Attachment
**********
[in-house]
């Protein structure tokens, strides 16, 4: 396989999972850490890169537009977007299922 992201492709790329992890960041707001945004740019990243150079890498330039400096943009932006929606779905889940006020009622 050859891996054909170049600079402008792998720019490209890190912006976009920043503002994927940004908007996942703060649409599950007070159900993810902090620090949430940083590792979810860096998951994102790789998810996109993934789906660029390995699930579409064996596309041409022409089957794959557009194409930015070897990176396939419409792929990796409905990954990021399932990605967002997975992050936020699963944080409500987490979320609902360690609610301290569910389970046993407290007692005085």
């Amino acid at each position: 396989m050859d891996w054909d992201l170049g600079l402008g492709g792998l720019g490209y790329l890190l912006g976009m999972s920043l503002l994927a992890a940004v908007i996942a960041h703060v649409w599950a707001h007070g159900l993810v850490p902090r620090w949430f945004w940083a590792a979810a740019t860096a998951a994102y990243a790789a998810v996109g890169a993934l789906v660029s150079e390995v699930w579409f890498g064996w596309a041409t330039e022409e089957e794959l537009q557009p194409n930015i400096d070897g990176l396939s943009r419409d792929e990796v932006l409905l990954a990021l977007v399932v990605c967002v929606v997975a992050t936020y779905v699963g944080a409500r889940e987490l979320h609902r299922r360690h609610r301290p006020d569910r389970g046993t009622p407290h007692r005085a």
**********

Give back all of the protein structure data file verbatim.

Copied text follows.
[in-house]
């Protein structure tokens, strides 16, 4: 396989999972850490890169537009977007299922 992201492709790329992890960041707001945004740019990243150079890498330039400096943009932006929606779905889940006020009622 050859891996054909170049600079402008792998720019490209890190912006976009920043503002994927940004908007996942703060649409599950007070159900993810902090620090949430940083590792979810860096998951994102790789998810996109993934789906660029390995699930579409064996596309041409022409089957794959557009194409930015070897990176396939419409792929990796409905990954990021399932990605967002997975992050936020699963944080409500987490979320609902360690609610301290569910389970046993407290007692005085």
């Amino acid at each position: 396989m050859d891996w054909d992201l170049g600079l402008g492709g792998l720019g490209y790329l890190l912006g976009m999972s920043l503002l994927a992890a940004v908007i996942a960041h703060v649409w599950a707001h007070g159900l993810v850490p902090r620090w949430f945004w940083a590792a979810a740019t860096a998951a994102y990243a790789a998810v996109g890169a993934l789906v660029s150079e390995v699930w579409f890498g064996w596309a041409t330039e022409e089957e794959l537009q557009p194409n930015i400096d070897g990176l396939s943009r419409d792929e990796v932006l409905l990954a990021l977007v399932v990605c967002v929606v997975a992050t936020y779905v699963g944080a409500r889940e987490l979320h609902r299922r360690h609610r301290p006020d569910r389970g046993t009622p407290h007692r005085a």